@Pants well Ars already has full site working https for subscribers, so at-least there is an option. Not that I agree with it being only for subscribers. They also keep mentioning like martin, ads and revenue problems that are preventing them from enabling https for all users. But imo there reasoning is pathetic to say the least, considering ars is one of the biggest tech news site with huge resources & imo all issues are can be easily resolved with some effort in getting the mixed content working. Atleast, ghacks is not big news site and has few people dev team.

        Imho all websites should have enabled https already especially those that concern themselves with security & privacy like ars and ghacks.

      2. Dan82 said on June 19, 2016 at 10:19 am

        The mentioned issue of revenues is less a matter of a higher operating cost and more of a problem with the advertising networks that are used by websites. I know of several operators that could switch in a New York second but won’t do that, because it would negatively impact their income. The German language portal for example offers ad-free https browsing only to their subscribers while ads remain on display over the unencrypted http protocol.

      3. Pants said on June 19, 2016 at 7:28 am

        When sites such as ArsTechinca with much bugger resources still can;t be arsed to do to it, because it’s too hard (and you can also read TechDirt’s hassle of changing over), I applaud Martin, as a one-man-band taking this on (and also EFF for their Let’s Encrypt).

  6. Ahmed R said on June 18, 2016 at 11:57 pm

    There is another good addon with the same functionality , plus it has an option to choose the rate of compression
    SkyZip, its available on chrome & firefox

    I believe their servers are in Germany , because their website end in .de (

  7. CHEF-KOCH said on June 18, 2016 at 10:33 pm

    I not understand why someone needs this, the server must support this and HTTP/2 is already rolling out. Why some webmaster should support this compared to the traditional HTTP. From what I could read the compression was massive improved in HTTP/2.

    1. Maelish said on June 19, 2016 at 4:08 pm

      I agree with Chef-Koch. This idea was wonderful as a stop gap but shouldn’t be needed moving forward.

      1. Russ said on June 25, 2016 at 4:47 am

        Still needed if you have crappy ADSL speeds like I do. 18% reduction in data traffic is equivalent to a bandwidth and response time boost.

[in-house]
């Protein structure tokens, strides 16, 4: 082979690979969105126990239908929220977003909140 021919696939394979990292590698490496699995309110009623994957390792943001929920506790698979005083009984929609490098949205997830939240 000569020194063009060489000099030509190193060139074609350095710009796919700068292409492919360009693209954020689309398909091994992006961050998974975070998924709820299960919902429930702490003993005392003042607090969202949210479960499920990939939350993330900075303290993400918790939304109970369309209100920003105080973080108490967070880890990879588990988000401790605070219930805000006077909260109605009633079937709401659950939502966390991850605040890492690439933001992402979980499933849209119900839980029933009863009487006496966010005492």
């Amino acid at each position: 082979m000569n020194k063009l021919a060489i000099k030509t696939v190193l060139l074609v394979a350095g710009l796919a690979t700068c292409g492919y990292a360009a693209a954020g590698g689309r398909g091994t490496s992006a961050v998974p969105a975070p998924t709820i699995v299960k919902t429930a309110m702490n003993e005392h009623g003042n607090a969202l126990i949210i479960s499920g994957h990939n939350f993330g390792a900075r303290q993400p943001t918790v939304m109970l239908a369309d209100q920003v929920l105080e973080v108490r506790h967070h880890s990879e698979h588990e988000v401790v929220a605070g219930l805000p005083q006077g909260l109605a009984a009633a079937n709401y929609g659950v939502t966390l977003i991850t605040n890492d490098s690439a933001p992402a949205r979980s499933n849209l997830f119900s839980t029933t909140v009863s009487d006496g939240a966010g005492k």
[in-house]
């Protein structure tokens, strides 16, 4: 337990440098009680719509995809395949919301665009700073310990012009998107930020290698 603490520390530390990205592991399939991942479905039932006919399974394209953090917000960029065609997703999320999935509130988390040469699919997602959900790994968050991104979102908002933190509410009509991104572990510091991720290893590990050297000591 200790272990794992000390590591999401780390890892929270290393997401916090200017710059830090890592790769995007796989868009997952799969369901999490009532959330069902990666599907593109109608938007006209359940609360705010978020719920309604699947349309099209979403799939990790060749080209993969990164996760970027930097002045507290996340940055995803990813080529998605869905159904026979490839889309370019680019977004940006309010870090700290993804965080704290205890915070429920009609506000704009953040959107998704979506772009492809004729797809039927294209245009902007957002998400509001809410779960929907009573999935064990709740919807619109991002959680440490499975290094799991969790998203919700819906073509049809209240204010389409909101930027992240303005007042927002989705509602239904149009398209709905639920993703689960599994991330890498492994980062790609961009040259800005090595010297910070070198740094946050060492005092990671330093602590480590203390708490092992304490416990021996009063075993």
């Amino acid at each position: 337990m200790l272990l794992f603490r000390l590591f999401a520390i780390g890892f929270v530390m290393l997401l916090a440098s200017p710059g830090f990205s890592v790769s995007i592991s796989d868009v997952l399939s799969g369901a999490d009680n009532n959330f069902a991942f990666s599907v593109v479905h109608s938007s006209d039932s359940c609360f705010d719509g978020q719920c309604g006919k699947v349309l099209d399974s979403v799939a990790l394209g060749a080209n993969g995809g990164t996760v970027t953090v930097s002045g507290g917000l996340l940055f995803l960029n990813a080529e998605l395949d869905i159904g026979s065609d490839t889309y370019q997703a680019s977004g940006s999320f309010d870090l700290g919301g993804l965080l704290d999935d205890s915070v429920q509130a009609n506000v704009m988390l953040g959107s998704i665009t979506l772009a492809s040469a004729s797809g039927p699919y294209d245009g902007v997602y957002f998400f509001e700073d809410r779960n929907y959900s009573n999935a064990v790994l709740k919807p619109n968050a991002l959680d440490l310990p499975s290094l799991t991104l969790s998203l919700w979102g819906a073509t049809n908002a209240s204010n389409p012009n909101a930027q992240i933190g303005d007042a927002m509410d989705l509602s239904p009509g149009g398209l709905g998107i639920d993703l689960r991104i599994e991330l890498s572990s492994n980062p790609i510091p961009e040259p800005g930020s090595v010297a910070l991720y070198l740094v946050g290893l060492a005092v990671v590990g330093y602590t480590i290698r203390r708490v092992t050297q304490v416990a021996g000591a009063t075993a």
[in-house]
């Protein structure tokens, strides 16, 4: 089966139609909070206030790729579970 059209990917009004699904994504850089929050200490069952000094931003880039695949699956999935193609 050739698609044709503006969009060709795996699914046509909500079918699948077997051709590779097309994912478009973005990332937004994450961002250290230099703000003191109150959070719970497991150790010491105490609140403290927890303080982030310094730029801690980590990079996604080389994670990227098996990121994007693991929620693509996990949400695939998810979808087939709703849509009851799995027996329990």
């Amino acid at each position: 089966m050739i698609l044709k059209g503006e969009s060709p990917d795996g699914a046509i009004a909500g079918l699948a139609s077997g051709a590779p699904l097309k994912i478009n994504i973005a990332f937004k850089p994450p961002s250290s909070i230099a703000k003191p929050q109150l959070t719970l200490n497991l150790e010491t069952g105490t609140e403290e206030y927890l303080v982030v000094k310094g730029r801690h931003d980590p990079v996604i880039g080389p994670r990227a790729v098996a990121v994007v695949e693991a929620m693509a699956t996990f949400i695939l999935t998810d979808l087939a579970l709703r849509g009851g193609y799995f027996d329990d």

2. 1 said on June 19, 2016 at 4:16 pm

        Last time I used it (in Chrome on Android), it was still saving quite a bit of data.
        Hopefully it won’t be needed moving forward, but it is still useful now.
        Eventually most sites will be https (which are ignored by Google’s compression) anyways.

    2. 1 said on June 19, 2016 at 4:05 pm

      I’m pretty sure the server doesn’t have to support it.

  8. En0ch said on June 18, 2016 at 10:18 pm

    G00gle “compression” is nothing more than calling G00gle servers instead of the real site. G00d luck with your Zer0 Privacy Br0wsing.

    1. Pants said on June 19, 2016 at 4:39 am

      D’0nt f0rget to als0 use G00gle DNS servers, l0g int0 y0ur G00gle acc0unt (all0w XXS and c00kies), 0n y0ur Chr0meb00k 0r Andr0id, and als0 all0w us to collect y0ur l0cation and wifi inf0.

      This message was brought to you by EvilC0rp®©™

  9. 1 said on June 18, 2016 at 9:31 pm

    Does this work on Android?

    1. Arjun Suresh said on June 19, 2016 at 1:16 pm

      I am the developer of the addon.FF in Android will be supported in upcoming updates..

      1. 1 said on June 19, 2016 at 4:03 pm

        Thanks. In the meantime can’t you mark it as incompatible? Currently it installs, but doesn’t seem to do anything.
        Recently I’m finding a lot of add-ons install but don’t work. I find it very annoying. If an add-on doesn’t work on Android, then it shouldn’t install.

    2. Martin Brinkmann said on June 18, 2016 at 9:54 pm

      I don’t know, have not tried. If you do, let me know please.